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Science News Archive | Brightsurf | (October 2020)

Science news and current events archive from October, 2020.

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Week 40
Thursday October 1, 2020 (118)
Friday October 2, 2020 (56)
Saturday October 3, 2020 (24)
Sunday October 4, 2020 (9)

Week 41
Monday October 5, 2020 (132)
Tuesday October 6, 2020 (115)
Wednesday October 7, 2020 (126)
Thursday October 8, 2020 (124)
Friday October 9, 2020 (60)
Saturday October 10, 2020 (3)
Sunday October 11, 2020 (11)

Week 42
Monday October 12, 2020 (118)
Tuesday October 13, 2020 (114)
Wednesday October 14, 2020 (140)
Thursday October 15, 2020 (125)
Friday October 16, 2020 (90)
Saturday October 17, 2020 (8)
Sunday October 18, 2020 (6)

Week 43
Monday October 19, 2020 (125)
Tuesday October 20, 2020 (36)


Top Science Current Events and Science News from October 2020



Cheating birds mimic host nestlings to deceive foster parents
While common cuckoos mimic their host's eggs, new research has revealed that a group of parasitic finch species in Africa have evolved to mimic their host's chicks - and with astonishing accuracy. (2020-10-02)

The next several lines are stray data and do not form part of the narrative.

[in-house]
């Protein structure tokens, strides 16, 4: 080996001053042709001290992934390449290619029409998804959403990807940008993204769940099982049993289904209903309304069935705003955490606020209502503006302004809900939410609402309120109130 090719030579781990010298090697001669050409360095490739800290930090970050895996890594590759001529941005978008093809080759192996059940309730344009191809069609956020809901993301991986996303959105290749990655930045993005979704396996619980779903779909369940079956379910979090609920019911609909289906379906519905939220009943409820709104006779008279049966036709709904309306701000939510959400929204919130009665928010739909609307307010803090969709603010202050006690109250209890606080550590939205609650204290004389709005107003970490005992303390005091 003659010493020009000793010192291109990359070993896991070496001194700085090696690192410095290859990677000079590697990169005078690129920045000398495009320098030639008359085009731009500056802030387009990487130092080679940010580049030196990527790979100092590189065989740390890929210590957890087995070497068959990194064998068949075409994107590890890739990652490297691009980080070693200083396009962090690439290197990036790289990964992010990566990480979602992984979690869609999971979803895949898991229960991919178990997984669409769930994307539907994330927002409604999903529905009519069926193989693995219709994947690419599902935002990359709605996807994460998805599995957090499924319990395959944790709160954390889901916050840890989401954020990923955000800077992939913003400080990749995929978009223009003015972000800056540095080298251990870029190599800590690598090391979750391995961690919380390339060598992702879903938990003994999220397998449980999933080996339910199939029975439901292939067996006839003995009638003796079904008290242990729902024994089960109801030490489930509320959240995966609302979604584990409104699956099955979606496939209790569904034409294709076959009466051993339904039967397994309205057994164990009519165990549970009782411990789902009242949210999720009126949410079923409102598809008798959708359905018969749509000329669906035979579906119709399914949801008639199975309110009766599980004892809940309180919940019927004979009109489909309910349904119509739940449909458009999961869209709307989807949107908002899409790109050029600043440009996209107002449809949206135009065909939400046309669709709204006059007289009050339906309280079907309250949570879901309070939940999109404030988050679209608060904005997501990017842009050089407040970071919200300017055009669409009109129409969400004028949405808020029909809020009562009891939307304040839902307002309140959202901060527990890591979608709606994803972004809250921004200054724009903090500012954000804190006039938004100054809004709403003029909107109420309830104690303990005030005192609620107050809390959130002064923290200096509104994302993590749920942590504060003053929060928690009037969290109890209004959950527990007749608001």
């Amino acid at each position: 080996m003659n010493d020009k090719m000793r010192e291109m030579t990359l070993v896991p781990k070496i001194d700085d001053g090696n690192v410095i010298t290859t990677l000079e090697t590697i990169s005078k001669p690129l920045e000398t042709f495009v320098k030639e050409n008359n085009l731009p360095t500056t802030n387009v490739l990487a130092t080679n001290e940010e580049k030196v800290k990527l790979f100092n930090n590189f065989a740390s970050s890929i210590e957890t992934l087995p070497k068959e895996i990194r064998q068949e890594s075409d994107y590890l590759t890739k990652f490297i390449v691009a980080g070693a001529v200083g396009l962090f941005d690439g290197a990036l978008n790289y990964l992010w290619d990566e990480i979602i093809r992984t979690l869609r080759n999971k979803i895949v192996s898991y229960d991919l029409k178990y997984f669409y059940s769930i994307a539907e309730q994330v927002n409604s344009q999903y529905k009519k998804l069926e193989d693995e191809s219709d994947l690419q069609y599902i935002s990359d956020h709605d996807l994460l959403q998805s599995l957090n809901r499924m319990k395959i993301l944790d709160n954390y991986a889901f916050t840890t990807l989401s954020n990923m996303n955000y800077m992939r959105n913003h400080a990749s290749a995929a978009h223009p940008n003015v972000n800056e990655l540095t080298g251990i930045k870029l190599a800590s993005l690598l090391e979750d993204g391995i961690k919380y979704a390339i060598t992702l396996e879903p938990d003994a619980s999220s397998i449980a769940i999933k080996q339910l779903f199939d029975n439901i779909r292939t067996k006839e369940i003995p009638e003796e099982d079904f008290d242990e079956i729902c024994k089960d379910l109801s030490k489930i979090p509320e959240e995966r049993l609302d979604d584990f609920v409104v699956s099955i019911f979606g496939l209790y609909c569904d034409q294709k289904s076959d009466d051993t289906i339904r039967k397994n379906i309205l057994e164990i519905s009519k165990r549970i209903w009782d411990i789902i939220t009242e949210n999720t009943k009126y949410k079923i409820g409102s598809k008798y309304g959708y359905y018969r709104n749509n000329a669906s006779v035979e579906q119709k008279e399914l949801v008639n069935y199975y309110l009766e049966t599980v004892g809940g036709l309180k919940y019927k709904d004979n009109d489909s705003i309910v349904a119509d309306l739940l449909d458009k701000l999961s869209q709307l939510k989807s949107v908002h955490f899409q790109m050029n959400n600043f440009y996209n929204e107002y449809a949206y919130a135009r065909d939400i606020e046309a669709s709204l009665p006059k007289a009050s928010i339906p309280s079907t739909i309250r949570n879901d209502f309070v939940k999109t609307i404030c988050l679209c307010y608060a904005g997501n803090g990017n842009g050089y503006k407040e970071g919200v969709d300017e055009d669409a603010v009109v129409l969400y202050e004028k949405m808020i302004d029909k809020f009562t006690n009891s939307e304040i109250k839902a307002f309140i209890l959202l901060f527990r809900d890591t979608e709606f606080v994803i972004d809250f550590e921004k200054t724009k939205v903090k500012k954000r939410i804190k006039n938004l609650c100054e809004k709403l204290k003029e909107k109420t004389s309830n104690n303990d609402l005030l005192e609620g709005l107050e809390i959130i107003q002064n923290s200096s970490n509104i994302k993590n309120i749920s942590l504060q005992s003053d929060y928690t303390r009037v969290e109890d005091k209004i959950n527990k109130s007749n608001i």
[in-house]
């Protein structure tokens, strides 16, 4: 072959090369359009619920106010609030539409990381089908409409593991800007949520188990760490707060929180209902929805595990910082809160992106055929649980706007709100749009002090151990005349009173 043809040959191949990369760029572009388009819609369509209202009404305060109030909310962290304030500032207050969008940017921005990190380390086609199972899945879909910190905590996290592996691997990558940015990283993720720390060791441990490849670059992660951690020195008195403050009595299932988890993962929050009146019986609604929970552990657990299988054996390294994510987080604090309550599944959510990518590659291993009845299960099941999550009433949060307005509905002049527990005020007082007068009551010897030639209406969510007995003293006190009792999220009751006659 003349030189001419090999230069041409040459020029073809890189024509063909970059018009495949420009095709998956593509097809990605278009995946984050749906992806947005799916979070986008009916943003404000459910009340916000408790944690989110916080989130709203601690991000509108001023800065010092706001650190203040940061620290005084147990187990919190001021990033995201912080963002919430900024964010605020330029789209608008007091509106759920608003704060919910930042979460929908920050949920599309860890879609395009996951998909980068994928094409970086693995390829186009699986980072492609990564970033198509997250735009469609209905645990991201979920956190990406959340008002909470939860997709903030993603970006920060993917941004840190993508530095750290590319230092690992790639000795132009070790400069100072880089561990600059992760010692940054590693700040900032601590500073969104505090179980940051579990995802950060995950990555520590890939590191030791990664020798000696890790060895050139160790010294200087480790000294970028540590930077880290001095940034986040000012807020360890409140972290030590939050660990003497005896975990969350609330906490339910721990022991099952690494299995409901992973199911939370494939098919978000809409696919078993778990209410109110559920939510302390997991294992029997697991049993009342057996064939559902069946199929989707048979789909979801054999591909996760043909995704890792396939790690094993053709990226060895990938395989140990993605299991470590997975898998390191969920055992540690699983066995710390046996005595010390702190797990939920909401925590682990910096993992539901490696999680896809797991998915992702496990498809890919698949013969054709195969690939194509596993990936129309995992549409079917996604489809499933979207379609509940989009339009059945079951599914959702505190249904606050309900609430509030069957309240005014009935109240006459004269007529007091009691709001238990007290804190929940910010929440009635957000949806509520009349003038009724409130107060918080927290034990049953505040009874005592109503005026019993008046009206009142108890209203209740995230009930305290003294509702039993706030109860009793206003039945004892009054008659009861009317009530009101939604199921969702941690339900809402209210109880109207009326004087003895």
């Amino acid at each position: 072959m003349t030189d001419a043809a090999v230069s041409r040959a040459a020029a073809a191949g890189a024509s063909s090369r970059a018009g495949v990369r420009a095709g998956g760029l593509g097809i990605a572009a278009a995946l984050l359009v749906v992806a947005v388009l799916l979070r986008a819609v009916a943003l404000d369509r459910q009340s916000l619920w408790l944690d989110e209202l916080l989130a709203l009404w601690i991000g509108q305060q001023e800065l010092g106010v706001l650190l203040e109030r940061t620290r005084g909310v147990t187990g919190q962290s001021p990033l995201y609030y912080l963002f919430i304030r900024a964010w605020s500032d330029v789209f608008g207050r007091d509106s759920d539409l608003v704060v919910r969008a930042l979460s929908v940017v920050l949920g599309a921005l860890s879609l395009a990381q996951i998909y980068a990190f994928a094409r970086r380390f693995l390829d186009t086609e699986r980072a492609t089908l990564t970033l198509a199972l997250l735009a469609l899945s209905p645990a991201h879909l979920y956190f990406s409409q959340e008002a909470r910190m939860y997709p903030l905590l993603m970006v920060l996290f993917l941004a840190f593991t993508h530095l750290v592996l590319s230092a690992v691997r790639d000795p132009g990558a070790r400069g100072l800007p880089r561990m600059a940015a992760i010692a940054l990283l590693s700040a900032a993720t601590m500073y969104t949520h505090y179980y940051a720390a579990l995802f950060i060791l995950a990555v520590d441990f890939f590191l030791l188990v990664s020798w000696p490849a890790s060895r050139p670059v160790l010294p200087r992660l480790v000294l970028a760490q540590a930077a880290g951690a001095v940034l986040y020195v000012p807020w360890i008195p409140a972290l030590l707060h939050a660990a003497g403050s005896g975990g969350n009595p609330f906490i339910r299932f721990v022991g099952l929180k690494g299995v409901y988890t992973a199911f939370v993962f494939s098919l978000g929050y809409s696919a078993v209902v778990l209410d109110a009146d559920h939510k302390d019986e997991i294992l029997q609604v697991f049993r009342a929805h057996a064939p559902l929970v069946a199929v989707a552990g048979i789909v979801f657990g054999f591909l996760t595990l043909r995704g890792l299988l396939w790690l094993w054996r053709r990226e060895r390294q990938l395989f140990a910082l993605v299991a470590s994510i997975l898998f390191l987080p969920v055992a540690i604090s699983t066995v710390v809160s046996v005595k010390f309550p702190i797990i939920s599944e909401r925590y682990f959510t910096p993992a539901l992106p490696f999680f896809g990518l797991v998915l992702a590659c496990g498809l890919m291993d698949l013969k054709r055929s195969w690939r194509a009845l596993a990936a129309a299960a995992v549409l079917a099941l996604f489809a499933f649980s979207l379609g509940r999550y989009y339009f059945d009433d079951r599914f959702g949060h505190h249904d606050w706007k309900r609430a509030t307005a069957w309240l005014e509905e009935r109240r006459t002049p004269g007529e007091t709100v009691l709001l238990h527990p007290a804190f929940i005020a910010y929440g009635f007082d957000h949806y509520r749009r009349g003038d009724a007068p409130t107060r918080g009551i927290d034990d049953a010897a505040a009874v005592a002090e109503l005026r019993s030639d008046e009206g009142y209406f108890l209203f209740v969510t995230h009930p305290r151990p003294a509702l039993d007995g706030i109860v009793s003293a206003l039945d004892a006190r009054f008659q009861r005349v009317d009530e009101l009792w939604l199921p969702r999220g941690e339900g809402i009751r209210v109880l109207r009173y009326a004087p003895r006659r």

Scientists find evidence of exotic state of matter in candidate material for quantum computers
Using a novel technique, scientists working at the Florida State University-headquartered National High Magnetic Field Laboratory have found evidence for a quantum spin liquid, a state of matter that is promising as a building block for the quantum computers of tomorrow. (2020-10-05)
Emerging field of integrative palliative care highlighted in journal special issue
An emerging field characterized as ''combining the natural synergy between integrative health and palliative medicine (2020-10-06)
Seagrass restoration speeds recovery of ecosystem services
The reintroduction of seagrass into Virginia's coastal bays is one of the great success stories in marine restoration. (2020-10-07)
Sensory device stimulates ears and tongue to treat tinnitus in large trial
A device that stimulates the ears and tongue substantially reduced the severity of tinnitus symptoms in 326 patients for as long as 1 year, while achieving high patient satisfaction and adherence. (2020-10-07)
Higher suicide risk among older immigrants with untreated depression
The risk of suicide is clearly elevated in the category of older women with untreated depression who were born outside the Nordic region, compared with corresponding Swedish-born women. (2020-10-08)
Setting a TRAP for pandemic-causing viruses
A new laboratory technique quickly sifts through trillions of synthetic proteins to find ones that can target viruses, helping healthcare authorities rapidly respond to evolving pandemics. (2020-10-08)
Minimizing the movement problem in single-particle cryo-EM
While single particle cryo-electron microscopy (cryo-EM) has enabled access to structures of proteins that were previously intractable and, most recently, has done much to inform our understanding of SARS-CoV-2 structure, the technique still has some weaknesses. (2020-10-08)